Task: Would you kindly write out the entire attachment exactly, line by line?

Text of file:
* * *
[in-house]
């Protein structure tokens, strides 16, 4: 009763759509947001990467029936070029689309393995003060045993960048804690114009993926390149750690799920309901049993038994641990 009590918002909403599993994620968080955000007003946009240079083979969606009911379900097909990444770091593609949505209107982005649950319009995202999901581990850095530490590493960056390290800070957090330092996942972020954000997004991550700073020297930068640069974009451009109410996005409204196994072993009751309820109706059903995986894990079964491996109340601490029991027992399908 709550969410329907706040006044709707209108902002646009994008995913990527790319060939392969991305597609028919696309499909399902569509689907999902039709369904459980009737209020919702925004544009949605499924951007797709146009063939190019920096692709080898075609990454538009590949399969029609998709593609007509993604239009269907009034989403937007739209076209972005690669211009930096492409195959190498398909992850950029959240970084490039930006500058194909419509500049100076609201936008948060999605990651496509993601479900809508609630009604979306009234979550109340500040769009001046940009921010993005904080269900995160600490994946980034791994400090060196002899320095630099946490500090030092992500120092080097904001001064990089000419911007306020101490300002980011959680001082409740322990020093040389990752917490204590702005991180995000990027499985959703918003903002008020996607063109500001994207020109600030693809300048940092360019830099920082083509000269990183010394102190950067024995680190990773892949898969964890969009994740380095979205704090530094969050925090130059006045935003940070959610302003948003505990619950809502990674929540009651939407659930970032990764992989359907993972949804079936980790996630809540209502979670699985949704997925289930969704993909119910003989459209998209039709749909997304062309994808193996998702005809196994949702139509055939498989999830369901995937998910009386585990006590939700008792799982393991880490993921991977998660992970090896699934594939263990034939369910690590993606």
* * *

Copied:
[in-house]
């Protein structure tokens, strides 16, 4: 009763759509947001990467029936070029689309393995003060045993960048804690114009993926390149750690799920309901049993038994641990 009590918002909403599993994620968080955000007003946009240079083979969606009911379900097909990444770091593609949505209107982005649950319009995202999901581990850095530490590493960056390290800070957090330092996942972020954000997004991550700073020297930068640069974009451009109410996005409204196994072993009751309820109706059903995986894990079964491996109340601490029991027992399908 709550969410329907706040006044709707209108902002646009994008995913990527790319060939392969991305597609028919696309499909399902569509689907999902039709369904459980009737209020919702925004544009949605499924951007797709146009063939190019920096692709080898075609990454538009590949399969029609998709593609007509993604239009269907009034989403937007739209076209972005690669211009930096492409195959190498398909992850950029959240970084490039930006500058194909419509500049100076609201936008948060999605990651496509993601479900809508609630009604979306009234979550109340500040769009001046940009921010993005904080269900995160600490994946980034791994400090060196002899320095630099946490500090030092992500120092080097904001001064990089000419911007306020101490300002980011959680001082409740322990020093040389990752917490204590702005991180995000990027499985959703918003903002008020996607063109500001994207020109600030693809300048940092360019830099920082083509000269990183010394102190950067024995680190990773892949898969964890969009994740380095979205704090530094969050925090130059006045935003940070959610302003948003505990619950809502990674929540009651939407659930970032990764992989359907993972949804079936980790996630809540209502979670699985949704997925289930969704993909119910003989459209998209039709749909997304062309994808193996998702005809196994949702139509055939498989999830369901995937998910009386585990006590939700008792799982393991880490993921991977998660992970090896699934594939263990034939369910690590993606």